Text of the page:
5 Things You Don’t Know About Retirement

Jan 19, 2015

“Retirement” means something different to almost everyone you ask. But almost everyone universally focuses on the financial issues surrounding retirement, and very little time on the emotional changes we face during that time of our lives. But what is retirement, really? That depends on who asks, but what we know is that it isn’t the retirement plan of your parents or grandparents. Nope, not anymore.

The financial concerns are certainly important. Like do I have enough money to stop working? Will it last long enough and will I be clipping coupons to eat? However, recent studies support that our general unpreparedness for retirement extends far beyond financial readiness. The Huffington Post recently scoured this data to condense the 5 common themes of what we don’t know about retirement. We thought we would share them in this week’s blog, edited with some helpful links to other articles.

Keeping busy is harder than you’d expect
Once your days are freed up from the grind of the nine-to-five, it can be more difficult than you imagine to find fulfilling — and more importantly, affordable — activities to keep you active and motivated. Your challenge is to find a balance between activity and downtime. And you’ll have to do it frugally; recreational activities and new hobbies can be expensive and that could quickly drain your hard-earned savings.

You have to expect the unexpected
You’ve been an adult long enough to realize that the only constant in life is change, and this will prove true in retirement more than ever. For instance, the Globe and Mail points out that even empty nesters can be faced with the reality of an adult child returning home or an elderly parent becoming a dependent. What’s more, divorce rates among retiree-aged Canadians is on the rise, so your retirement bliss could be much different than you imagined. It’s important to have a financial cushion for these kinds of changes so you’re able to roll with the punches and still enjoy your retirement.

You’re doing better than you thought
Sure, you’re not the spitting image of the guy on the sailboat in the Freedom 55 commercial, but chances are you’re probably just as well off as your neighbor — or you might be doing even better. According to Money Sense, the average retirement age isn’t mid-50s like the media would like us to think it is: in Canada, the average age is 62 for men and 61 for women. What’s more, despite pension reform being a hot topic in the media, they’re quick to point out that the Canadian Pension Plan (CPP) is actually very stable and will provide retirees with a consistent annual sum of money in your golden years. Even without government funds, Canadian Business points out that most retired couples can live comfortably on 50 to 60 per cent of what they earned when working — less than the 70 per cent that’s often thought to be the golden number.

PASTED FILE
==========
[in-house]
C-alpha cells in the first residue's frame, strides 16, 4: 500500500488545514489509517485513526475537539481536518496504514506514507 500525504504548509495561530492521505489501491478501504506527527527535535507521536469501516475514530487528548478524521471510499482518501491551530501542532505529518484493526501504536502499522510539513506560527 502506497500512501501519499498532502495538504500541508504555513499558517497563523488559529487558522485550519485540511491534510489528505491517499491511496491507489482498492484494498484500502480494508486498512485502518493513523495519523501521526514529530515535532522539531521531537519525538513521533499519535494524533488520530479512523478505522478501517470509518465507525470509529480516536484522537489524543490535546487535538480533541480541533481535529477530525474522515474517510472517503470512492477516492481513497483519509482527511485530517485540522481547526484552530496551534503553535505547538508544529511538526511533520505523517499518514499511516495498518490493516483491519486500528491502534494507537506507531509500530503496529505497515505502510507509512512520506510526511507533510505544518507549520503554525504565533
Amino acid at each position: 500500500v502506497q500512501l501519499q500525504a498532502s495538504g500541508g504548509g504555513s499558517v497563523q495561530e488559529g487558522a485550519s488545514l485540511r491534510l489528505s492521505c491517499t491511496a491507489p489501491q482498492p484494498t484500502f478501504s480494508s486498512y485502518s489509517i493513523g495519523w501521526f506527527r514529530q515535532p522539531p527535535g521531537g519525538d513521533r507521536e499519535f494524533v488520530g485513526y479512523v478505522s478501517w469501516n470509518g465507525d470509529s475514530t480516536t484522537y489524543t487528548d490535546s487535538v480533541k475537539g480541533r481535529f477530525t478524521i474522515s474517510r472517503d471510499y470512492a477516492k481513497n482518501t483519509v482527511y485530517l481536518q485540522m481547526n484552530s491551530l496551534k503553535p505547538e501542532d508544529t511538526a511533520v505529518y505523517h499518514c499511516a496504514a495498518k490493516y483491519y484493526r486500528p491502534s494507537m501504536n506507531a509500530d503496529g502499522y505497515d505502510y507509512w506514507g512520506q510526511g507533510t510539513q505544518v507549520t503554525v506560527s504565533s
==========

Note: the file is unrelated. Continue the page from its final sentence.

You have more time than you think
Although retirement is sometimes seen as the dwindling twilight period of life, in fact it’s really just another stage of life that will last longer than you anticipate. With the life expectancy steadily climbing each year — 65-year-old men can expect to live until 83 and women until 86, according to Money Sense — it’s likely that you’ll have close to a couple of decades to enjoy this phase of your life. Of course, that means you should be saving more than you think you’ll need and you should bear in mind that with increased age comes an increase in health costs as employer-paid medical benefits cease.

You have options 
The cessation of a regular pay-cheque can be a scary thing, but don’t panic. If you feel like you’re not financially ready for retirement, there are plenty of options. The job landscape for retirees is constantly changing, and the “hard stop” mentality of retirement is shifting. Nowadays, it’s not unusual for a retiree to find a whole new career after retirement, or to negotiate different employment options such as doing part-time contract work for their former employer. If staying in the workforce doesn’t appeal to you, there are other ways to pad your retirement fund, including downsizing your home.

That’s retirement today and probably a whole lot of other things we haven’t discovered yet.

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